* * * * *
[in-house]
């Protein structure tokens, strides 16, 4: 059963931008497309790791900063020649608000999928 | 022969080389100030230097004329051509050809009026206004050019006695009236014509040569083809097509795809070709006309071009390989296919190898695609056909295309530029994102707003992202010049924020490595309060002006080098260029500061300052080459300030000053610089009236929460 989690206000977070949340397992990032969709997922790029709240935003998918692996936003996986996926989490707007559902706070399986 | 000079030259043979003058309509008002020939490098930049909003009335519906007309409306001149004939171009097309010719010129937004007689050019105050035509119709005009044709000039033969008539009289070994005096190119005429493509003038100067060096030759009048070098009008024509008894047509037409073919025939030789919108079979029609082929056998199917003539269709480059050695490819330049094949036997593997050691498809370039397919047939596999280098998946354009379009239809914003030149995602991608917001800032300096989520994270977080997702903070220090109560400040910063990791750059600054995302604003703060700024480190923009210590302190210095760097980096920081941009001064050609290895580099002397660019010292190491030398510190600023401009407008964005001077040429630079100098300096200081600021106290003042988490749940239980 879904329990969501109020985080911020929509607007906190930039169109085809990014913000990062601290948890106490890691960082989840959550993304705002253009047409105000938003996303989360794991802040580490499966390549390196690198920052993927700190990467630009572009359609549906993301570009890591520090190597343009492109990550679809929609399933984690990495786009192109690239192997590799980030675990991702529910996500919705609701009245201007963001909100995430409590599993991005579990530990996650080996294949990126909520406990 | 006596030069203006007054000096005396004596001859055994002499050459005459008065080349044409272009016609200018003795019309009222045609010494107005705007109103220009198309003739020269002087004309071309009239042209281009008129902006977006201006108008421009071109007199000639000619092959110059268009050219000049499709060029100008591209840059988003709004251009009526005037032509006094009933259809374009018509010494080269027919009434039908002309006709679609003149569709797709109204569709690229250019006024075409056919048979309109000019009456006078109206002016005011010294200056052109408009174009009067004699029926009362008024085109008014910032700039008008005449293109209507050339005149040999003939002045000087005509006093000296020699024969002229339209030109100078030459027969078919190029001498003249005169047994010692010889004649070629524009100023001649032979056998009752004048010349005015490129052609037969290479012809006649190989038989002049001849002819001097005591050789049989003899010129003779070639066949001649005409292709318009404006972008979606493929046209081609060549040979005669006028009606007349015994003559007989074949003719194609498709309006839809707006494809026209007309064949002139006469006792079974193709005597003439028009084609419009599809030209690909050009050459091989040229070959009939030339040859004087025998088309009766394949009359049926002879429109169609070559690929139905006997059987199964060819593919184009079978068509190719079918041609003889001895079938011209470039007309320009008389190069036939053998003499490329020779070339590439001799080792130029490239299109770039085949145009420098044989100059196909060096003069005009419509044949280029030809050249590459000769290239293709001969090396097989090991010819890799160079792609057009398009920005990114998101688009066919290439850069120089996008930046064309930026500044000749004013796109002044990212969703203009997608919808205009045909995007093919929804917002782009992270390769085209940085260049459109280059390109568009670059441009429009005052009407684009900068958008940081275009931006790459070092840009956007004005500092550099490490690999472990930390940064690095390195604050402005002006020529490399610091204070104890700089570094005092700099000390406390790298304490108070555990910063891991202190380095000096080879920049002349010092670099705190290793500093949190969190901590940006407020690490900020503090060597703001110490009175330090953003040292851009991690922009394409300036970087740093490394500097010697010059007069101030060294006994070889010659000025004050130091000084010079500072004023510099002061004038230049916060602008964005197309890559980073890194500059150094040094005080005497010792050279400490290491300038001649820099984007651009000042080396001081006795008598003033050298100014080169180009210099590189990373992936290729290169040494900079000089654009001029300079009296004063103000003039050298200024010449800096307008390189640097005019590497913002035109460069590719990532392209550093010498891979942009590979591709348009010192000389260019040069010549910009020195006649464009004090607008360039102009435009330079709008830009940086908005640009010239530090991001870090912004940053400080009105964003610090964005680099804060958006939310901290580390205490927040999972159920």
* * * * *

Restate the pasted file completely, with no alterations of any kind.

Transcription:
[in-house]
């Protein structure tokens, strides 16, 4: 059963931008497309790791900063020649608000999928 | 022969080389100030230097004329051509050809009026206004050019006695009236014509040569083809097509795809070709006309071009390989296919190898695609056909295309530029994102707003992202010049924020490595309060002006080098260029500061300052080459300030000053610089009236929460 989690206000977070949340397992990032969709997922790029709240935003998918692996936003996986996926989490707007559902706070399986 | 000079030259043979003058309509008002020939490098930049909003009335519906007309409306001149004939171009097309010719010129937004007689050019105050035509119709005009044709000039033969008539009289070994005096190119005429493509003038100067060096030759009048070098009008024509008894047509037409073919025939030789919108079979029609082929056998199917003539269709480059050695490819330049094949036997593997050691498809370039397919047939596999280098998946354009379009239809914003030149995602991608917001800032300096989520994270977080997702903070220090109560400040910063990791750059600054995302604003703060700024480190923009210590302190210095760097980096920081941009001064050609290895580099002397660019010292190491030398510190600023401009407008964005001077040429630079100098300096200081600021106290003042988490749940239980 879904329990969501109020985080911020929509607007906190930039169109085809990014913000990062601290948890106490890691960082989840959550993304705002253009047409105000938003996303989360794991802040580490499966390549390196690198920052993927700190990467630009572009359609549906993301570009890591520090190597343009492109990550679809929609399933984690990495786009192109690239192997590799980030675990991702529910996500919705609701009245201007963001909100995430409590599993991005579990530990996650080996294949990126909520406990 | 006596030069203006007054000096005396004596001859055994002499050459005459008065080349044409272009016609200018003795019309009222045609010494107005705007109103220009198309003739020269002087004309071309009239042209281009008129902006977006201006108008421009071109007199000639000619092959110059268009050219000049499709060029100008591209840059988003709004251009009526005037032509006094009933259809374009018509010494080269027919009434039908002309006709679609003149569709797709109204569709690229250019006024075409056919048979309109000019009456006078109206002016005011010294200056052109408009174009009067004699029926009362008024085109008014910032700039008008005449293109209507050339005149040999003939002045000087005509006093000296020699024969002229339209030109100078030459027969078919190029001498003249005169047994010692010889004649070629524009100023001649032979056998009752004048010349005015490129052609037969290479012809006649190989038989002049001849002819001097005591050789049989003899010129003779070639066949001649005409292709318009404006972008979606493929046209081609060549040979005669006028009606007349015994003559007989074949003719194609498709309006839809707006494809026209007309064949002139006469006792079974193709005597003439028009084609419009599809030209690909050009050459091989040229070959009939030339040859004087025998088309009766394949009359049926002879429109169609070559690929139905006997059987199964060819593919184009079978068509190719079918041609003889001895079938011209470039007309320009008389190069036939053998003499490329020779070339590439001799080792130029490239299109770039085949145009420098044989100059196909060096003069005009419509044949280029030809050249590459000769290239293709001969090396097989090991010819890799160079792609057009398009920005990114998101688009066919290439850069120089996008930046064309930026500044000749004013796109002044990212969703203009997608919808205009045909995007093919929804917002782009992270390769085209940085260049459109280059390109568009670059441009429009005052009407684009900068958008940081275009931006790459070092840009956007004005500092550099490490690999472990930390940064690095390195604050402005002006020529490399610091204070104890700089570094005092700099000390406390790298304490108070555990910063891991202190380095000096080879920049002349010092670099705190290793500093949190969190901590940006407020690490900020503090060597703001110490009175330090953003040292851009991690922009394409300036970087740093490394500097010697010059007069101030060294006994070889010659000025004050130091000084010079500072004023510099002061004038230049916060602008964005197309890559980073890194500059150094040094005080005497010792050279400490290491300038001649820099984007651009000042080396001081006795008598003033050298100014080169180009210099590189990373992936290729290169040494900079000089654009001029300079009296004063103000003039050298200024010449800096307008390189640097005019590497913002035109460069590719990532392209550093010498891979942009590979591709348009010192000389260019040069010549910009020195006649464009004090607008360039102009435009330079709008830009940086908005640009010239530090991001870090912004940053400080009105964003610090964005680099804060958006939310901290580390205490927040999972159920």